5. ECO-V Website

Previously, Jamuna Jivani collected and wrote content for the website. Also, Sukhayanti contributed photos and text. Jaya Krsna and Makara are contributing photos to use.

6. Communication Person for IMCPA

Kalakantha requested Jamuna Jivani act as a liaison between ECO-V and the ISKCON Ministry of Cow Protection and Agriculture. The Board agreed to this arrangement.

7. 2017 Farm Conference Recap

Jamuna Jivani reported on the North American ISKCON Farm Conference that took place in New Vrindaban earlier in the month. New Vrindaban created a very pleasant setting for the conference with incredible support and service, and a beautiful facility. The whole conference ran smoothly, and the interactions among the participants were inspired. There were approximately 40 participants from USA, Canada, and Guyana. From ECO-V, Ranaka gave a tour of the Valley Barn facilities and spoke about New Vrindaban’s history of cow protection. Makara gave an informative seminar on water bath canning. Both Lalita Gopi and Ranaka were panelists in the Ahimsa Dairy Equation panel discussion.

The plan for future years is to have a similar, but larger, biennial conference, with small organizing conferences in between. IMCPA is currently scouting locations for future events. ECO-V offered to host again in 2019, which will mark the 50th anniversary of cow protection in New Vrindaban.

8. Autumn 2017 Joint Board Meetings

The upcoming joint board meetings in New Vrindaban will be held the weekend of November 10-12.

For regular updates please visit and like the ECO-V Facebook page.

Syama Kunda’s Brijabasi Spirit Interview – November 2017

Where is your hometown? 

Syama Kunda was raised in Cambridge, Maryland.

When & where did you get married? 

While living in Maryland in 1969, Syama Kunda met his wife Girindra Mohini, the youngest girl of 10 siblings. When he was 16 and she was only 15, they were married by her minister father.

When did you first meet devotees?

Syama Kunda initially saw the devotees chanting on the streets of Greenwich Village, New York City while on his way to Canada. He thought they had taken too many drugs. Later, while in a mall in Denver, CO, Syama Kunda and his wife met Kamalavati Dasi (also a long time NV resident), who gave them their first book: “Krsna, The Reservoir of All Pleasure.”

What initially attracted you to Krishna Consciousness? 

Syama Kunda was a Beatle kid and had been listening to George Harrison’s “My Sweet Lord” regularly. In 1971 while working in Denver, he met some vegetarians. One day while visiting their home, he saw a Krsna Book on their counter. The attractive red picture of Radha and Krsna standing together, grabbed his attention and he asked:  “Where did you get this?” They said a few Hare Krsna devotees had come by yesterday. Syama Kunda was searching for real love, the love of sisters, brothers and friends. The Beatles songs inspired Syama Kunda & he felt if the Beatles were into Hare Krsna, it was worth checking out.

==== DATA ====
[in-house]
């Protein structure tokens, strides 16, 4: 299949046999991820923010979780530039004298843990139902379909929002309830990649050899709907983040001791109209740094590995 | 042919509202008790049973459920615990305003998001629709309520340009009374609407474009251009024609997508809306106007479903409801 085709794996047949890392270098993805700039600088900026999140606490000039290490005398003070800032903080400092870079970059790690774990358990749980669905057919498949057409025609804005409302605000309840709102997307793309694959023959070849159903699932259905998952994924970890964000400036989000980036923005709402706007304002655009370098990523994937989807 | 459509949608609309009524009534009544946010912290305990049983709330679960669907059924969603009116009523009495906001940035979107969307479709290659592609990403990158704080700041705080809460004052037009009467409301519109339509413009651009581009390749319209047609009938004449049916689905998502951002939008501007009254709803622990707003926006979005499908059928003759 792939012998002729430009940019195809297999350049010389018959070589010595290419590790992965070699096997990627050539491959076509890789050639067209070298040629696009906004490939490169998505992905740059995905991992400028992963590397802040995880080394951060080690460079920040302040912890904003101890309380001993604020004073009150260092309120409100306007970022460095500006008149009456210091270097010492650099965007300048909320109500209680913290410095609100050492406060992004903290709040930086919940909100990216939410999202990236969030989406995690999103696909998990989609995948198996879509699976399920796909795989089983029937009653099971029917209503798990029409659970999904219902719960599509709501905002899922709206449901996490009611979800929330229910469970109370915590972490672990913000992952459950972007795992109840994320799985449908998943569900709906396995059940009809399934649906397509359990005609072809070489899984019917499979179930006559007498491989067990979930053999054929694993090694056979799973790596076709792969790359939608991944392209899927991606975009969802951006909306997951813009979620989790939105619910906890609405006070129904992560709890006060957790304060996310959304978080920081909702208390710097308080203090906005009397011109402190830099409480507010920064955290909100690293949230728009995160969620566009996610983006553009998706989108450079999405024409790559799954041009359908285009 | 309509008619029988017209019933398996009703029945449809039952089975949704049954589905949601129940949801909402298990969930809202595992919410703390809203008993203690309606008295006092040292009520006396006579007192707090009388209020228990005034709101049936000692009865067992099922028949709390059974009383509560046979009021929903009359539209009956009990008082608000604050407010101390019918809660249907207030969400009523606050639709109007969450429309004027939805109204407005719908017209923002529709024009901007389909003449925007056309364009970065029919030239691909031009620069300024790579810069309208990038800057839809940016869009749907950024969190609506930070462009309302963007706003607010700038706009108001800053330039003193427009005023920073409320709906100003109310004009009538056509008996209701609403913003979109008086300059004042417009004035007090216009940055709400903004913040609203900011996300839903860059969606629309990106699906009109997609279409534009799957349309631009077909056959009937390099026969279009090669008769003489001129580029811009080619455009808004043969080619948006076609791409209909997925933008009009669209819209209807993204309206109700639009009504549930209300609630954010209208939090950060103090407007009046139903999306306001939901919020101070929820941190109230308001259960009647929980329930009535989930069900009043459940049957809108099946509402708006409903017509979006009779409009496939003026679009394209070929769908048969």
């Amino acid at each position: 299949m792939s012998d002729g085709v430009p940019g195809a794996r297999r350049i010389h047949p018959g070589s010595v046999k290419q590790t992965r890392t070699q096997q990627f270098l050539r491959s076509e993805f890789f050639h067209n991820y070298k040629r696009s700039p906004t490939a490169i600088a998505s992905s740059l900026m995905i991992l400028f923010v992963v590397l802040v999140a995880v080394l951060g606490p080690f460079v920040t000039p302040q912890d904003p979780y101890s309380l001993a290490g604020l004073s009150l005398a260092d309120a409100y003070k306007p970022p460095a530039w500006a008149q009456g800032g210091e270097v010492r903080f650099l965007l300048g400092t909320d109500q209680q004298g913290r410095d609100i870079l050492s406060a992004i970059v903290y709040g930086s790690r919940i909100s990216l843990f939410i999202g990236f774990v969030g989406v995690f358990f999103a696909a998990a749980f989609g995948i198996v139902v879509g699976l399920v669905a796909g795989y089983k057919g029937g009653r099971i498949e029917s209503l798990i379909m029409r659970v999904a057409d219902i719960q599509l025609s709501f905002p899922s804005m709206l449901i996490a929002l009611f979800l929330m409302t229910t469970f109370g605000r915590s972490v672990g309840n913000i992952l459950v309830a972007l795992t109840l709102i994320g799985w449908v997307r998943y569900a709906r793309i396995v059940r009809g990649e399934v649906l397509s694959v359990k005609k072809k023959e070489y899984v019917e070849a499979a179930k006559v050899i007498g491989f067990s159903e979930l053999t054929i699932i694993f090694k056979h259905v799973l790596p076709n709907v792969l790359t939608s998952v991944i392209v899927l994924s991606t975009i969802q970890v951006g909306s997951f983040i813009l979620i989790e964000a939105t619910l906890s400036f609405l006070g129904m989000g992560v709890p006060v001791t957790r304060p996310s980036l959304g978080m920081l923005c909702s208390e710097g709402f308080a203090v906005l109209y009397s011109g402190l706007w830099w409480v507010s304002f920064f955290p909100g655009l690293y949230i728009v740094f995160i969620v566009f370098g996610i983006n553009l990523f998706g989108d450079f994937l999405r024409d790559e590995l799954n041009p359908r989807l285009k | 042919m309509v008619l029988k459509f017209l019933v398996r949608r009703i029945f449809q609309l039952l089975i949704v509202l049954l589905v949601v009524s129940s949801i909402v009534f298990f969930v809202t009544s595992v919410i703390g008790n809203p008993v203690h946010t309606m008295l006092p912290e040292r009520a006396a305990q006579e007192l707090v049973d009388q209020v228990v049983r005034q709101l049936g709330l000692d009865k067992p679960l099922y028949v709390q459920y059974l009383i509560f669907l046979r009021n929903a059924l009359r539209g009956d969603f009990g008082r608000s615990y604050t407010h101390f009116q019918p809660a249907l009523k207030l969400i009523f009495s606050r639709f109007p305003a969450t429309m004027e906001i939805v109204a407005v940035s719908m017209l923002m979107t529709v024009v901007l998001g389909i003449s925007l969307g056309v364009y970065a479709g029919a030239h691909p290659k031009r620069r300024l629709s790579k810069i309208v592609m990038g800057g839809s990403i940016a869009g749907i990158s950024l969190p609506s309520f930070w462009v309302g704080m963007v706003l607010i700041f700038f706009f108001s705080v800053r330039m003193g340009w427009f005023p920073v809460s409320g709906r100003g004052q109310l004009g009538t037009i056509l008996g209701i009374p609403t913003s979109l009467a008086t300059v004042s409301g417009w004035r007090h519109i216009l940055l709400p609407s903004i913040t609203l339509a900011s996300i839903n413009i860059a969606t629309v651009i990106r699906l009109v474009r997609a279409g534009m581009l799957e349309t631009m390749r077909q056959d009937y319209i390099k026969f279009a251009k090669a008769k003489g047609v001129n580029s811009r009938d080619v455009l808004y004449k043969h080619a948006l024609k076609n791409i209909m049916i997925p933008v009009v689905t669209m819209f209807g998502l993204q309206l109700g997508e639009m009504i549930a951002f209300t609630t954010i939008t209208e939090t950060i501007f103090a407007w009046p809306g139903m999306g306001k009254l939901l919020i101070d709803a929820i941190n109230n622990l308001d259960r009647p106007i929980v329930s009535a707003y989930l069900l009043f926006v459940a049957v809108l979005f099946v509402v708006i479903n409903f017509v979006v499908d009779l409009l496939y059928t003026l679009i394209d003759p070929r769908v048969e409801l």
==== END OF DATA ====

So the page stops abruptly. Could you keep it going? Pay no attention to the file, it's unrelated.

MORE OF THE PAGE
When & where did you first join ISKCON? 

After receiving the booklet on Krsna in the mall, Syama Kunda and his wife decided to go to the Sunday Feast at the Denver temple. Here Syama Kunda approached the Denver temple president about moving in and becoming a full time devotee

When/where did you first hear about New Vrindaban? 

Syama Kunda first read about New Vrindaban in a Back to Godhead magazine. The temple president of ISKCON Denver, who happened to be Tulsi das (who lives in NV), suggested that since Syama Kunda was a married man with a son, they go to New Vrindaban where there was space for families and that his talents as a carpenter would also be much appreciated there.

When did you move to New Vrindaban? 

Syama Kunda and family moved to New Vrindaban in 1971.

When & where did you get initiated? 

Syama Kunda was initiated on Janmastami day, 1972 at the Bahulaban temple in New Vrindaban during the Bhagavat Dharma Discourses given by Srila Prabhupada. Both he, his wife, along with Mother Kunti devi (Karnmarta’s mother) were all initiated the same day.

What is your favorite part of New Vrindaban? 

In the early days at New Vrindaban, Sri Sri Radha Vrindaban Chandra were Syama Kunda’s favorite part. Currently, his favorite part is Radha Kunda at Govardhan Hill near the Sri Sri Radha Gopinath Temple. This Holy Dham is non-different from Krsna. And when everyone is engaged in devotional service, New Vrindaban is non-different from the spiritual world.

What were your main services in each decade, 70s, 80s, 90s, 00s, current? 

Since Carpentry was his forte, in the 70’s Syama Kunda was instrumental in the construction of the facilities at Bahulaban which were needed to expedite the building of Srila Prabhupada’s palace: This included the first barn (the home of the first cows and many of the first devotees), the utility building (which comprised housing, the mold shop, the marble shop, the wood shop), along with the guest house. After leaving New Vrindaban in the 80’s, Syama Kunda went on to renovate the Tucson, Arizona temple and later on he spent considerable time in the Los Angeles temple working on a number of renovations, including Srila Prabhupada’s bookcase in the temple room.